Honey From Caps

We processed the honey from the cut off comb caps, as well as the rest that was in the bucket that we didn’t bottle at the end of last week. Six more 8oz. bottles! Bringing the total close to 30 large bottles and 20 small ones. Not too bad.

Draining the honey from the uncapping tank.

Draining the honey from the uncapping tank.

Once most of the honey dripped out of the capping, I then washed the wax cappings in cold water, rinsing them repeatedly until the water was “clear” for the most part – meaning any residual honey was gone from the wax. This is how much wax we got from the cappings (and other wax bits we collected during the year):

Washed wax ready for processing.

Washed wax ready for processing.

Next we’ll melt the wax down in a double boiler and pour the wax into a muffin mold. I went to Walmart to look for a cheap boiler but didn’t find anything, so I’ll order one online for $10-$20.  I could also make a solar melter, but for now I’m fine with the ease of using a stove top boiler.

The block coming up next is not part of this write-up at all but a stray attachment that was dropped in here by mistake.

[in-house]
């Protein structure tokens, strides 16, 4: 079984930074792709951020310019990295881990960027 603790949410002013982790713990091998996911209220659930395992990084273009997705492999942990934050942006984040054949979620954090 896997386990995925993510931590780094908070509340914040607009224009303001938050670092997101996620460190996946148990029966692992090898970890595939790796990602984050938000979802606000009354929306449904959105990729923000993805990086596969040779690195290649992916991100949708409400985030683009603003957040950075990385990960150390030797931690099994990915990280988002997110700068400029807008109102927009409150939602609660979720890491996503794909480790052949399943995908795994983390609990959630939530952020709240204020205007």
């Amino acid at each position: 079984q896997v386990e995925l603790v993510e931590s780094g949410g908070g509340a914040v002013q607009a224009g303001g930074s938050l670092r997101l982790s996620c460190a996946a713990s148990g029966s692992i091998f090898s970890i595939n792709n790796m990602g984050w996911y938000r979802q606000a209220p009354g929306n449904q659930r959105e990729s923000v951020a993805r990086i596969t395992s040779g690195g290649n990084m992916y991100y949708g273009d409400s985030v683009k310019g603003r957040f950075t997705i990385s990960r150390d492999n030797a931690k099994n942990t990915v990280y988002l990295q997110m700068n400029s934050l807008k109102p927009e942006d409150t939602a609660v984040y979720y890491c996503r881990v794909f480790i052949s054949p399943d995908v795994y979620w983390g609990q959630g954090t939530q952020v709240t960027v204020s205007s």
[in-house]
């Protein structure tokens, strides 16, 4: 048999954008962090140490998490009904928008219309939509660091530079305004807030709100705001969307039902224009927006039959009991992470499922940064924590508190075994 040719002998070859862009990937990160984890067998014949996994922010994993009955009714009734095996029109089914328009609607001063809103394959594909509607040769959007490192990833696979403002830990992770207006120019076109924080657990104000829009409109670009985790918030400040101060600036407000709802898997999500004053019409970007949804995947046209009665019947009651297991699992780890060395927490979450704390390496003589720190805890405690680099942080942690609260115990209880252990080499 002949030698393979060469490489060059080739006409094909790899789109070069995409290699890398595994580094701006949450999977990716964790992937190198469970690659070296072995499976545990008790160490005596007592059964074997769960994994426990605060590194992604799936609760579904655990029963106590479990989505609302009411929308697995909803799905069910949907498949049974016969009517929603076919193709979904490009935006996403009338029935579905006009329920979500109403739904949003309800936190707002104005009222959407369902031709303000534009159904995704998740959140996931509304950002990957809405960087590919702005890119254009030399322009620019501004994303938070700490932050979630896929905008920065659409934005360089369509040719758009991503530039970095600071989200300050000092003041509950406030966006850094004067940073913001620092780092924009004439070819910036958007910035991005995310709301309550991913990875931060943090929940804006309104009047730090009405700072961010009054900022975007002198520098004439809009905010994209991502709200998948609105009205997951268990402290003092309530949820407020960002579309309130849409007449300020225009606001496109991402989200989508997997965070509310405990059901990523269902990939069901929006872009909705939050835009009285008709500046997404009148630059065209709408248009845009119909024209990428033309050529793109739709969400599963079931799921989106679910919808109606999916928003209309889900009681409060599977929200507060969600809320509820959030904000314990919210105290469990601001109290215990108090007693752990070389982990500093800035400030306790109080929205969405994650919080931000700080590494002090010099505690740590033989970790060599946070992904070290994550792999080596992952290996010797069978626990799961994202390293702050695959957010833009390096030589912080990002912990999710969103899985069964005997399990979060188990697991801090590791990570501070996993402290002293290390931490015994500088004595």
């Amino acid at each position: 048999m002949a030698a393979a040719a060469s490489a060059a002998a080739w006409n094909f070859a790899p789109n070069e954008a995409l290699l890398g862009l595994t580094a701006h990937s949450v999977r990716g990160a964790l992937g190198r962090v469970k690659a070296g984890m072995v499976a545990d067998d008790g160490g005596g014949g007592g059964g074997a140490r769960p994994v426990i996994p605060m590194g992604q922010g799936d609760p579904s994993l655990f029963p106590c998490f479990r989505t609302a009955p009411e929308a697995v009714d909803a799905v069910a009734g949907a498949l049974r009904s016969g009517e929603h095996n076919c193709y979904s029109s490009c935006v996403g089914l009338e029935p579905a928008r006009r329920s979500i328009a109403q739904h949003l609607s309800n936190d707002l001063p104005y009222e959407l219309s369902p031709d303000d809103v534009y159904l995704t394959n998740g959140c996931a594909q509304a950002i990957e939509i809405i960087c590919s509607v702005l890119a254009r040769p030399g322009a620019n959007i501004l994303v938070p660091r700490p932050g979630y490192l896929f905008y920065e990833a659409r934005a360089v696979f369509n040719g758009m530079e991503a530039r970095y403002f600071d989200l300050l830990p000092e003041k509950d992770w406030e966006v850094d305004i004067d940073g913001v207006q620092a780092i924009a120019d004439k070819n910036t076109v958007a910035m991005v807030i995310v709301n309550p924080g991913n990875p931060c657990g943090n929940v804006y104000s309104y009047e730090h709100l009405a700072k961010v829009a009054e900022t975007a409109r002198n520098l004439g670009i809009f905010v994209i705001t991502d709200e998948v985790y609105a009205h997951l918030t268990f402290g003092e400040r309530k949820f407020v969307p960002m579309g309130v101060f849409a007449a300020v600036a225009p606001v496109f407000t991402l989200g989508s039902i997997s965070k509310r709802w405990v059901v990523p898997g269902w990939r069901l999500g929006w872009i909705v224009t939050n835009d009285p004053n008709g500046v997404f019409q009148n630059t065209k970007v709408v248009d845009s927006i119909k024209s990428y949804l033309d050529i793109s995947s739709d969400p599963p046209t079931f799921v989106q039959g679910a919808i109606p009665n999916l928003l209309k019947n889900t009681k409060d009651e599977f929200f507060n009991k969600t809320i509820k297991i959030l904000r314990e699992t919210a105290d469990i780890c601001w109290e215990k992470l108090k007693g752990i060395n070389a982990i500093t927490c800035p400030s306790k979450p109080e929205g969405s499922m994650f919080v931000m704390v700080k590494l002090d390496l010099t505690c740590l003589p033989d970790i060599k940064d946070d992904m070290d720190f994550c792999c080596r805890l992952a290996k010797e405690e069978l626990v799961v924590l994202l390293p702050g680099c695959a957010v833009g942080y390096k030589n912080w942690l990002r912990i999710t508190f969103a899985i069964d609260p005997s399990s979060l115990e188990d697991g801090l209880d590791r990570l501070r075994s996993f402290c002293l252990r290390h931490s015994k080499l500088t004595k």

We’ll be making lip balm with the wax and eventually I’d like to make candles.

P.S. The bees did an awesome job cleaning up the extractor and honey laden bins. All I had to do was hose them off and wash them down with some soap and water. I did not lay the extractor down at a great enough angle though and we did lose a couple dozen bees to drowning (in honey residue).

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8 thoughts on “Honey From Caps

    • I found the process to be enjoyable. I can’t wait to check the hives and see if there are more frames to extract. We need more bottles though AND I have to figure out where / how to sell the honey because I can’t have a house full of honey. I’m addicted to the orderly process of it all. 🙂

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    • Most commercial honey has zero nutrition or beneficial qualities because it’s watered down, processed crap from China. Always buy local honey.

      Glad you enjoy it. It’s great for adding sweetness when cooking, or eating it raw like you do. We even use it when making beer.

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